The Right Choice on Education | Beaufort County Now | If you say that North Carolina's public schools are better than they used to be, you'll get no argument from me. | North Carolina education, North Carolina Department of Public Instruction

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The Right Choice on Education

   Publisher's note: The article below appeared in John Hood's daily column in his publication, the Carolina Journal, which, because of Author / Publisher Hood, is inextricably linked to the John Locke Foundation.

    RALEIGH     If you say that North Carolina's public schools are better than they used to be, you'll get no argument from me.

    A generation ago, educational attainment and quality in North Carolina ranked low by national standards. We had a relatively low rate of high-school graduation. Our students ranked low in reading, math, and college readiness. In 1992, more than 60 percent of North Carolina students lacked even basic math skills.

    Today, North Carolina's public schools look better by nearly all measures of performance. Our reading scores are roughly at the national average, with our math scores slightly above and our science scores slightly below. Only 25 percent of our students now lack basic math skills, for example. Our four-year graduation is within a few tenths of a percent of the national average. Our SAT scores are slightly below average. Our ACT scores are slightly above.

    In short, public education
John Hood
in our state used to be abysmal. Now it is mediocre. This is progress - but we have a long, long way to go if our goal is to lead the nation and compete with other countries in educational achievement.

    We won't get there by timidity, or by simply sticking with the current slate of education programs. Most of North Carolina's progress in student performance I described above occurred during the 1990s, not during the subsequent decade. Since 2000 our reading scores have leveled off, and our math scores have risen at a lower-than-average pace. To reach the next level of performance, we will have to take bolder action.

    Based on national and international analysis of what policy factors are most strongly associated with student achievement, the next generation of North Carolina leaders should push for:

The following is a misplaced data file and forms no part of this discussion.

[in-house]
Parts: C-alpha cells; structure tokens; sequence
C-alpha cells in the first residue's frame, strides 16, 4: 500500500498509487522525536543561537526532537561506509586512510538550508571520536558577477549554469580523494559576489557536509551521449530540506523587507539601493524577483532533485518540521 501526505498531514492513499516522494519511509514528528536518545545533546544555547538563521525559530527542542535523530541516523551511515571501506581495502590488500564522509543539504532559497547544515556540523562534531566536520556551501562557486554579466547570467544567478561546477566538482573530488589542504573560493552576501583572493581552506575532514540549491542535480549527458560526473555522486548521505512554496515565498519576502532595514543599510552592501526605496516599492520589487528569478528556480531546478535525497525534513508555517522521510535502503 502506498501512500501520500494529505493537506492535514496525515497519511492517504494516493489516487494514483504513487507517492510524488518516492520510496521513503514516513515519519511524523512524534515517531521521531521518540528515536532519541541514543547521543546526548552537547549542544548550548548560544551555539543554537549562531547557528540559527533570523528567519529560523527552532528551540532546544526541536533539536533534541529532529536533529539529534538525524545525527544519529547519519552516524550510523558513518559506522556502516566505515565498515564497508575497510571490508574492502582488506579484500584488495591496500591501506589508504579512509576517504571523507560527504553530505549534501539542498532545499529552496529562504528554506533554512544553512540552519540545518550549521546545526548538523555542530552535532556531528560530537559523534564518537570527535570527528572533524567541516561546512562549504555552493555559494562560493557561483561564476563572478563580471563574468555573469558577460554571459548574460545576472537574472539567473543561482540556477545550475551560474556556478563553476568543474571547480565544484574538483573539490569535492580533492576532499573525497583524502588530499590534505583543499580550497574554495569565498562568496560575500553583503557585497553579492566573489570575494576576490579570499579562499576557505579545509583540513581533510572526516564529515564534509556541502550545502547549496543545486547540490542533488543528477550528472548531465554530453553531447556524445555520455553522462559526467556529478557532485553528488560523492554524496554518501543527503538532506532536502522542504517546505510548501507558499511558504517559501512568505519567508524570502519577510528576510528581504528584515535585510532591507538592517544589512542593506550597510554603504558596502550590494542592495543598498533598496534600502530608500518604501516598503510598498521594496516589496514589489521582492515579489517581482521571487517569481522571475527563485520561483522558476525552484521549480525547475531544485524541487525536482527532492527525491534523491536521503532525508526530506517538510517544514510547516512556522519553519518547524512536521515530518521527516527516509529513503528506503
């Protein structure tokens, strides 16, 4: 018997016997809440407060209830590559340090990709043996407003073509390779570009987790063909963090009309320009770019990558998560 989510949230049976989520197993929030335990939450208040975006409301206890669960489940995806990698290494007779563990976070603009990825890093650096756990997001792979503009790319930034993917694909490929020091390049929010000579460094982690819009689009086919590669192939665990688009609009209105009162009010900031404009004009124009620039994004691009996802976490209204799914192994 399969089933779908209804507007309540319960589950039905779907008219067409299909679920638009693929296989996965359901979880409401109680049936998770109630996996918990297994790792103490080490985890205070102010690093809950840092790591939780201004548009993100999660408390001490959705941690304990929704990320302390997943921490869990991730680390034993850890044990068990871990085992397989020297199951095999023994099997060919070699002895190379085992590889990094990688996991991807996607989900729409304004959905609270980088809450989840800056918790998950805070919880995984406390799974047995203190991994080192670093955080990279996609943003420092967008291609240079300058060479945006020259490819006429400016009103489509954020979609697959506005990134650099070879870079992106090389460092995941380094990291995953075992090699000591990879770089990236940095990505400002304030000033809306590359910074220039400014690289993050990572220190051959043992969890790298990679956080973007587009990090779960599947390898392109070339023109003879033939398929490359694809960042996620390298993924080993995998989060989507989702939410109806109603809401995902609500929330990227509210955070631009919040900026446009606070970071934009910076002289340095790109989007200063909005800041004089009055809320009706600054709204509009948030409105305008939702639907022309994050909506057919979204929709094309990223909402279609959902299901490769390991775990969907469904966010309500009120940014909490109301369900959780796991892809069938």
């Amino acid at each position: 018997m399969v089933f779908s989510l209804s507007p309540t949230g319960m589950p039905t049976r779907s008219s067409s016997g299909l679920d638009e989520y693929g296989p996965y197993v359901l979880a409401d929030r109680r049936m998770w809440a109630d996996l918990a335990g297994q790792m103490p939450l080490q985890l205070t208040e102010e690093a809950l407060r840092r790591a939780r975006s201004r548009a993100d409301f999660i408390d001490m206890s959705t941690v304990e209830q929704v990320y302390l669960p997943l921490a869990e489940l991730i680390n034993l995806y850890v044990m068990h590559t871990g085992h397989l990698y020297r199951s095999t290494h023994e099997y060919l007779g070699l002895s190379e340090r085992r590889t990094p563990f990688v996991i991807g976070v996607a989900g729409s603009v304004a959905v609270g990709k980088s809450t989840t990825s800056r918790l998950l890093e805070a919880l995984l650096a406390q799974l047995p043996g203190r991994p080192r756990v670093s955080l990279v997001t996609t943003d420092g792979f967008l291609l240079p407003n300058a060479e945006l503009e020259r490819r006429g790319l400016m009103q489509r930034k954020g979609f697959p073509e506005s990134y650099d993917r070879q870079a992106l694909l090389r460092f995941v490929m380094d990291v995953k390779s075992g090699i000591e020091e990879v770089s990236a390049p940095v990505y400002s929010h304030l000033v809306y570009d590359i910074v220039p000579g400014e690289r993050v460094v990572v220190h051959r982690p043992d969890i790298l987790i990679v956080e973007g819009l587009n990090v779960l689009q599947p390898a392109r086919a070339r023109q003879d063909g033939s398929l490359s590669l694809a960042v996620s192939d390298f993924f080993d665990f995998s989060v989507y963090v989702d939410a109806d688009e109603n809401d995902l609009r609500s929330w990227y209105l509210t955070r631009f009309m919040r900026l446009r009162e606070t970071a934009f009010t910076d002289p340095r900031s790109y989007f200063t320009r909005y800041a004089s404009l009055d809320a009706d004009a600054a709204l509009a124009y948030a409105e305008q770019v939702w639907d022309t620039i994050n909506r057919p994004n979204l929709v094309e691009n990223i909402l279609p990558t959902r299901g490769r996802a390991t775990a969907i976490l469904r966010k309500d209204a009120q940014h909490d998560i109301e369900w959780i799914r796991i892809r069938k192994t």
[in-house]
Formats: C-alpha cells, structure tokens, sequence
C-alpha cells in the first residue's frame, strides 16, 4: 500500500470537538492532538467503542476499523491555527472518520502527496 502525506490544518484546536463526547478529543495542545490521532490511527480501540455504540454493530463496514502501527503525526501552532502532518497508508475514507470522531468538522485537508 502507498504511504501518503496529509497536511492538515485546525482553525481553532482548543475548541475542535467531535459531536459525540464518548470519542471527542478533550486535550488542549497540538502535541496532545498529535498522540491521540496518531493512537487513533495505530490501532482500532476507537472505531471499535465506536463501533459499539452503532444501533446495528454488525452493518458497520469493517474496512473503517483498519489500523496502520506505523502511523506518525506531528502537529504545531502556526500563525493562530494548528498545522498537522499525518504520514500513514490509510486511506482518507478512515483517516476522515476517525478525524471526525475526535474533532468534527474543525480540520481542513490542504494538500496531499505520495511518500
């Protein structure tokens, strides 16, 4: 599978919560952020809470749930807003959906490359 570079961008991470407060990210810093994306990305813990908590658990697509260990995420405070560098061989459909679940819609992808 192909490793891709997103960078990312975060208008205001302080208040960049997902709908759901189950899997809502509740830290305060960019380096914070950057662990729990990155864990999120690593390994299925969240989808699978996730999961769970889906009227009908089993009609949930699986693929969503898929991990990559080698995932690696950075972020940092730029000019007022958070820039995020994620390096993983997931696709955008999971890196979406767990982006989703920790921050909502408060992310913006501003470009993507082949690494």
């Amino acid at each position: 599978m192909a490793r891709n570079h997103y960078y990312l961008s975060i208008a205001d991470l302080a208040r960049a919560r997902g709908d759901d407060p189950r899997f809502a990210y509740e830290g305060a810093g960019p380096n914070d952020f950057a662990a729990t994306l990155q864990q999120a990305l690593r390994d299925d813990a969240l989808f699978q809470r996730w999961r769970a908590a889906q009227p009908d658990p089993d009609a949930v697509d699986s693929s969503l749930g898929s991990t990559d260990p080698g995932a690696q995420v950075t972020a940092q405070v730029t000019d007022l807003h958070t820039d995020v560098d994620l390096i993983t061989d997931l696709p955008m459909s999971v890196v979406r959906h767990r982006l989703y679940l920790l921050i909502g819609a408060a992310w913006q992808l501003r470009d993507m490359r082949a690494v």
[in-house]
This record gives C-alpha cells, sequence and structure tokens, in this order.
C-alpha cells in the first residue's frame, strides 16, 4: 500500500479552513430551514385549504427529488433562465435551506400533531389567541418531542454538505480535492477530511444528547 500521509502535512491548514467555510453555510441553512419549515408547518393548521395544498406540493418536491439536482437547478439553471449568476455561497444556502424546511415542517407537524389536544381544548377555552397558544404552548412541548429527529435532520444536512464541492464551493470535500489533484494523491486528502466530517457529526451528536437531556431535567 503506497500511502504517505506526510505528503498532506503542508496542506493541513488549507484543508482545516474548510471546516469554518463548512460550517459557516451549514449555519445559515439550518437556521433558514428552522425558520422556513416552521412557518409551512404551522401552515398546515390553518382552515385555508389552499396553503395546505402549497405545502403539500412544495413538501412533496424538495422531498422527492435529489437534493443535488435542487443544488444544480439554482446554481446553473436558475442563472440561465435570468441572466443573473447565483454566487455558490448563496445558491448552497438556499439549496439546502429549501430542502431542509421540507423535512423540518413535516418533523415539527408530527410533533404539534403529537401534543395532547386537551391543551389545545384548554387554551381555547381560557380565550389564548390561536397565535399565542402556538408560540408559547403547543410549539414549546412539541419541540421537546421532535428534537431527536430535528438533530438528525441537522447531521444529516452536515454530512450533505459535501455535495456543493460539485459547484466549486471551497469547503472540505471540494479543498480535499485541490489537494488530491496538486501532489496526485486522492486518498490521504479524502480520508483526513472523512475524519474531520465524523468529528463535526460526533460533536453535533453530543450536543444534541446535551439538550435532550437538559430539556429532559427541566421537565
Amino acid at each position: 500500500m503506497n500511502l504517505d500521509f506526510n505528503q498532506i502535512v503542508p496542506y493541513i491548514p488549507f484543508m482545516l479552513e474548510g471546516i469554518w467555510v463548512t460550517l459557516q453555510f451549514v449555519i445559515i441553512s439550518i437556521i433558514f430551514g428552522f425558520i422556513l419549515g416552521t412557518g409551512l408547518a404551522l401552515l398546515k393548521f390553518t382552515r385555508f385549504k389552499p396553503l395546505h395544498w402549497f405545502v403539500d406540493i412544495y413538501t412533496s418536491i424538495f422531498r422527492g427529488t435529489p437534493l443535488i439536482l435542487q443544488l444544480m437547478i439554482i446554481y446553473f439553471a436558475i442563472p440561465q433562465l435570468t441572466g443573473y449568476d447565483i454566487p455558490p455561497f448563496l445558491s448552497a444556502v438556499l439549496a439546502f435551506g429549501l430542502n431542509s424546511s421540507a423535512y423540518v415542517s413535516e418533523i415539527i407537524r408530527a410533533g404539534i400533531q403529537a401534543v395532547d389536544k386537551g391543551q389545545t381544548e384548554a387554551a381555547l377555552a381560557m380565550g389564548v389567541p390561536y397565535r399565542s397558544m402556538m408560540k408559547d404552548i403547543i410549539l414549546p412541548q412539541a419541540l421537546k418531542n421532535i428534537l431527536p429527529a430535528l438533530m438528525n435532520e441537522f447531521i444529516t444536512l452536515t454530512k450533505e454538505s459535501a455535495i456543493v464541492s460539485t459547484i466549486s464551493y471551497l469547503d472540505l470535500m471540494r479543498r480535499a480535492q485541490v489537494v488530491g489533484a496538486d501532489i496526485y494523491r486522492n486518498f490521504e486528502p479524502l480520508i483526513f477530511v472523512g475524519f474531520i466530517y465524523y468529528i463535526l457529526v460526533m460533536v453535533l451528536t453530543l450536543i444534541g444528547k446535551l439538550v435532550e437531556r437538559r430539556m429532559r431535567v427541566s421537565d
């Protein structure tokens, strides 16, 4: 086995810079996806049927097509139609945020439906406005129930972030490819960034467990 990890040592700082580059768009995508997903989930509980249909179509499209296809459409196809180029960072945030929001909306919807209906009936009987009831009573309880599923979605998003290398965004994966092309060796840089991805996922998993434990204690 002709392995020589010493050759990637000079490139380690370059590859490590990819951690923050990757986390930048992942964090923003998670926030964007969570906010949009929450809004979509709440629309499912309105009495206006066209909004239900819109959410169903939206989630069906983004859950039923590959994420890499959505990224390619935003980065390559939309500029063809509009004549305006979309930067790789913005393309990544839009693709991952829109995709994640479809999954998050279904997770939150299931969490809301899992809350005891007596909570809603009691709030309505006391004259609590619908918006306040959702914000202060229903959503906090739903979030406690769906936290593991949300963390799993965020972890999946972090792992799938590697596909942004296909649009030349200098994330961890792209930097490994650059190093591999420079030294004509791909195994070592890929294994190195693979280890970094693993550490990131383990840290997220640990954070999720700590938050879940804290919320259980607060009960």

• Higher academic standards. We still ask too little of our students, and fill the curriculum with bunk and happy talk. States and countries with truly exemplary performance tend to set high expectations and assess student progress with rigorous, independent tests.

    • Better teachers. Many high-achieving states and countries hire and pay their teachers according to subject-matter knowledge and demonstrated performance. According to a 2011 study of international test score data, countries where public schools routinely pay teachers according to performance outscore the others by the equivalent of an entire grade level in math and reading, and by half a grade level in science. We should junk our current salary schedules, restrict or abolish teacher tenure, give principals more tools with which to manage their employees, and hold everyone accountable for results.

    • Greater choice and competition. We should continue to promote parental choice among public schools, through open enrollment and charters, while also expanding access to private alternatives through scholarship programs, tuition tax relief, and education savings accounts. There is now compelling evidence that choice and competition affect student performance. A 2009 study concluded that, after adjusting for other factors, every 10 percentage-point increase in a country's share of students attending privately run schools is associated with a rise in average math scores equivalent to as much as half a grade level. There was a positive but smaller effect on average reading and science scores.

    These findings comport with stateside evidence. There have been a number of high-quality studies of the effects of choice programs in Wisconsin, New York, Washington, Charlotte, and other cities on test scores, graduation rates, parental satisfaction, and other outcomes. Not a single one has shown any harmful effects on participants. Most find gains in either math or reading scores, or both, for at least some subset of students when compared to a control group of students who qualified for but did not receive scholarship assistance. These gains were often large and sustained. As psychologist and education scholar Herbert Walberg puts it, "The results are extremely unlikely to occur by statistical chance and are about as consistent as any in the social sciences."

    If we want North Carolina's educational level to rise from mediocre to exemplary, we should embrace a reform agenda of higher standards, better teachers, and greater choice. The economic, fiscal, and social returns would be massive.

    I'm in. What about you?


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